Mounted games are held to enable ordinary children on ordinary ponies to take part in a fun team competition. The games chosen require courage, determination and all-round riding ability from the rider, and careful, systematic training of the pony. The standard of riding has risen considerably over the last few years, and the speed and accuracy at senior level has to be seen to be believed!
Tack and rider turnout as per the current Tack Sheet. Ponies must be at least 5 years of age and must not exceed 148cm. Riders must be under 16 on the 1st of January. Riders weighing over 54kg, dressed to compete, may not ride a pony 128cm or under. Riders weighing over 60kg, dressed to compete, may not ride a pony 133cm or under.
A team consists of at least 4, preferably 5, riders. These people must have attended at least 3 normal working rallies since 1st of July of the previous year. Team practices or coaching do not count. Categories are as follows:
Under 10’s Must be under 10 on the 1st of January.
Juniors Under 13 on 1st of January.
Seniors Under 16 on 1st of January.
Qualifiers for the juniors and U10’s are held in June/July each year within the area.
The senior teams take part in a league held around the country, with the top 6 teams from the league going forward to the A-final in the RDS. The remaining teams in the league go forward to the B-final and compete for the ‘Pat Malone Memorial Trophy’ at the IPC festival in early August.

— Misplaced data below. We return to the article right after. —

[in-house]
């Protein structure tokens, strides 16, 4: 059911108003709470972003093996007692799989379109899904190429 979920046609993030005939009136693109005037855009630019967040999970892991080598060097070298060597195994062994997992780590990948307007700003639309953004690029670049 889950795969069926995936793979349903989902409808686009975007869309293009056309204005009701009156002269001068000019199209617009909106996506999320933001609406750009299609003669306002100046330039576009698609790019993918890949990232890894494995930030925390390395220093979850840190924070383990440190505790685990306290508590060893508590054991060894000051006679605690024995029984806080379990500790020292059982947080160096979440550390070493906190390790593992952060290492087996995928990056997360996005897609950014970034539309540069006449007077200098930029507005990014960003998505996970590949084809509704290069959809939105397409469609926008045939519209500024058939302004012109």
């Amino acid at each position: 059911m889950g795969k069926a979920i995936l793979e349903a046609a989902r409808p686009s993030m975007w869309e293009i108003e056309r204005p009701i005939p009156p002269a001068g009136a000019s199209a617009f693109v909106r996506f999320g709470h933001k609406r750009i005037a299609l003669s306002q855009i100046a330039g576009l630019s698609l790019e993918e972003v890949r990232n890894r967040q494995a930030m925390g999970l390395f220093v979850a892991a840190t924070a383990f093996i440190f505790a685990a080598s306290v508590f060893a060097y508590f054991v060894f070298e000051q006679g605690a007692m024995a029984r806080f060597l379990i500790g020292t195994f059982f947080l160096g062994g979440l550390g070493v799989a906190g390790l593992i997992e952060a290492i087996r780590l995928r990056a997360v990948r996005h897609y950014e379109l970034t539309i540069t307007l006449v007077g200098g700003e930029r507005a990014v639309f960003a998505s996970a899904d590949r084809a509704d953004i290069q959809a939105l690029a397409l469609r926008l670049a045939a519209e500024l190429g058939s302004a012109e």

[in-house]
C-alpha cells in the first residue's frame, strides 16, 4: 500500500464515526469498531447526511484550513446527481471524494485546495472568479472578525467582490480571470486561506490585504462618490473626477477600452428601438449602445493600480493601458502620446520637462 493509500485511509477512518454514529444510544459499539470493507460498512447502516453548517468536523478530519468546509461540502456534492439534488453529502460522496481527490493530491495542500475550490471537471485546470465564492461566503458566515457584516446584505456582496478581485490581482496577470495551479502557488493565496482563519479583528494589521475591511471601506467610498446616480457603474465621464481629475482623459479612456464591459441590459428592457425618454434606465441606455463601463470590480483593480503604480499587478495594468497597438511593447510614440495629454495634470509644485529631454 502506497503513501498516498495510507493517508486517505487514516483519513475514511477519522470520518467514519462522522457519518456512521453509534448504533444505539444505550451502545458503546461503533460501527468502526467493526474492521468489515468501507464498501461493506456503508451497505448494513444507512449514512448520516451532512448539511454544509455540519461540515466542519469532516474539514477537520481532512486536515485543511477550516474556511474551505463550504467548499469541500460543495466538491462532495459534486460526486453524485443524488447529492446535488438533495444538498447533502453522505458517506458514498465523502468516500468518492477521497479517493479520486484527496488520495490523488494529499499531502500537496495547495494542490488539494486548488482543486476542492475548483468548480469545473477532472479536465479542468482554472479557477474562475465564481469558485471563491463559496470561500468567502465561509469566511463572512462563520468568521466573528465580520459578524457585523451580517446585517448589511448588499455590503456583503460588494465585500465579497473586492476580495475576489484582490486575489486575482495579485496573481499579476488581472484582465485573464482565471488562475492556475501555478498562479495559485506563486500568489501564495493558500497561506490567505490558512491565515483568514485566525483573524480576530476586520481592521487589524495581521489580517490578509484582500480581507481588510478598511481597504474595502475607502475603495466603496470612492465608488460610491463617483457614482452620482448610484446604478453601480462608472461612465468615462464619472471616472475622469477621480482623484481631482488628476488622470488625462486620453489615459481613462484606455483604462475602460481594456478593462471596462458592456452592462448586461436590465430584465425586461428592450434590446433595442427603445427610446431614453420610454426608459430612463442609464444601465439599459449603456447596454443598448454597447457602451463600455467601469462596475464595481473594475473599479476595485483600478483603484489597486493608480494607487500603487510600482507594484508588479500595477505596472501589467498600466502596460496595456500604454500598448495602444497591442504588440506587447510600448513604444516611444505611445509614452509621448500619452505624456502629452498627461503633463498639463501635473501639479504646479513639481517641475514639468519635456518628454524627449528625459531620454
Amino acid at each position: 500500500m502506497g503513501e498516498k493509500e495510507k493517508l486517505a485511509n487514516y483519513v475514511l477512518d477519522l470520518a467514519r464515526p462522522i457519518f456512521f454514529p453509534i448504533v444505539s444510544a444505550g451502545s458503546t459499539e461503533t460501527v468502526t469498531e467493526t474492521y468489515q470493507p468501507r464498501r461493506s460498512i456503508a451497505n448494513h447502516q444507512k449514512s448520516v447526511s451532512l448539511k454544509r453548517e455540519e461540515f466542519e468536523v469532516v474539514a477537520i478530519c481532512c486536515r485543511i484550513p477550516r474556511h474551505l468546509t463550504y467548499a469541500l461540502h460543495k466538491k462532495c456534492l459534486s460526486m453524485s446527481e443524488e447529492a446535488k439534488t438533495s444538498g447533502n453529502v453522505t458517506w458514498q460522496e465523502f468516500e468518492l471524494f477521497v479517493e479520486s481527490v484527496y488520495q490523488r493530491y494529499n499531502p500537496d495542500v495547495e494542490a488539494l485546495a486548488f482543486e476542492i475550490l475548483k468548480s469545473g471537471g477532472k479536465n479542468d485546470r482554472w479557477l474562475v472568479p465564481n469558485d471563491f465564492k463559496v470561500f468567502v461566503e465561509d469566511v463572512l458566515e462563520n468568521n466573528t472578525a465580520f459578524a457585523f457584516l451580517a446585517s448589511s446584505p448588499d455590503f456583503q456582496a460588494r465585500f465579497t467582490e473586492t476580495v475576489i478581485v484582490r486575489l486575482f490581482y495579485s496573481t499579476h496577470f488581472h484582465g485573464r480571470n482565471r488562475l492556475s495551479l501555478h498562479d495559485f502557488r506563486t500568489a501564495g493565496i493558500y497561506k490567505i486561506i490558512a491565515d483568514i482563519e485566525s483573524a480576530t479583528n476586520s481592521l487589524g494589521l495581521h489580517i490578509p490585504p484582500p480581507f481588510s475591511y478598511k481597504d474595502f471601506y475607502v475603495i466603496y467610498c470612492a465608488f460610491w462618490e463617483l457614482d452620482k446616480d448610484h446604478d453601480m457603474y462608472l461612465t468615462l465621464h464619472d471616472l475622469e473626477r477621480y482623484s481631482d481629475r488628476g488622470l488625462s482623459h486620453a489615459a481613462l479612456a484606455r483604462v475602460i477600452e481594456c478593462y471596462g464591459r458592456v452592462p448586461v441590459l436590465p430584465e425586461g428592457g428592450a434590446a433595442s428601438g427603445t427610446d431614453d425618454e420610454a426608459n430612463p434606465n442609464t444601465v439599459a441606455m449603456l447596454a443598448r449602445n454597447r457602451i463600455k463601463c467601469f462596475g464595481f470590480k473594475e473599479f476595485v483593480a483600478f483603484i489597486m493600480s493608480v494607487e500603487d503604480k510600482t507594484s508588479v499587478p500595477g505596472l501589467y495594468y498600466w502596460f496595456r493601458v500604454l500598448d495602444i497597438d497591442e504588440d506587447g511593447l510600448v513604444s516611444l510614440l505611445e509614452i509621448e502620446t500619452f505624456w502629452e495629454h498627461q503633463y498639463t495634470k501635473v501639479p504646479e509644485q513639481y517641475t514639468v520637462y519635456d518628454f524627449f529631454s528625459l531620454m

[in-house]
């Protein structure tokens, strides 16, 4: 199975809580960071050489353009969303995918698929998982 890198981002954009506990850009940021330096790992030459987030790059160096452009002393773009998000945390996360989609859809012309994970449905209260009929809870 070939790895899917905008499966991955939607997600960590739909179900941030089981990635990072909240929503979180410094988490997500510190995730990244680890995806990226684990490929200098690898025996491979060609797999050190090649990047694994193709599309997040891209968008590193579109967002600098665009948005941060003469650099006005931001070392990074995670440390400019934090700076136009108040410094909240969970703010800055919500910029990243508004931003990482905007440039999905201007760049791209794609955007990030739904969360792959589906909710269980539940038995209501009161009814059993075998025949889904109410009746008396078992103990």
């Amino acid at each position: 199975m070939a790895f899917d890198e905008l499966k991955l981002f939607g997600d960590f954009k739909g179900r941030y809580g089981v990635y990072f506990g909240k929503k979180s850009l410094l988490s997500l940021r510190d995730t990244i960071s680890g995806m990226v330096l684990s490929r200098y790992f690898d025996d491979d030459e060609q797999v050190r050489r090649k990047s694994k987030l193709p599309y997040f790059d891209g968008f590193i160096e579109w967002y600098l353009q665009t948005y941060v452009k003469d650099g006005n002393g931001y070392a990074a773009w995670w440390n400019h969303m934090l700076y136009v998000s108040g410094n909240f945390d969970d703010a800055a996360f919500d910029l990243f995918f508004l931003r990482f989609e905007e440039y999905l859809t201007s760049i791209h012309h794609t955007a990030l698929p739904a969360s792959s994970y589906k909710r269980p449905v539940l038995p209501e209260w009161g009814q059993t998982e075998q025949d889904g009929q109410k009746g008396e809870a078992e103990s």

As games are very much a team sport it requires considerable commitment from children and parents to play competitively. Attendance at training and travel to friendly competitions across the province are essential for gaining experience. Senior games in particular demand a huge commitment, as the league requires long distances to be travelled. Rider fitness is also of paramount importance, as the games go on for a long time and require considerable amounts of running and jumping from the riders.
Having said all that, the sport is mighty craic and brings on riders a huge amount. It encourages an independent seat and develops a natural sense of balance and timing. Provided the ponies are brought up slowly through the training sessions, rather than missing the early slow lessons and joining when the speed has been increased, they gain confidence and develop good balance and self-carriage. The sharp turns, sudden changes in pace and constant changes of direction soon teach a pony to get their hocks under them and collect themselves.
Every year trials are run for the selection of the international teams. In order to be eligible a rider must have passed their C test and must be under15 on the 1st of January. Once a rider has been on an international team they may no longer ride at Junior games level for their branch. International selection is a massive commitment as the team training sessions are all down the country and attendance is compulsory. Basically you would be away training every weekend from mid-January until your team is finished competing in the summer. Along with this is the associated expense of international travel. To see the list of games to be played by the different age groups this year check out the Mounted Games page on the IPC website.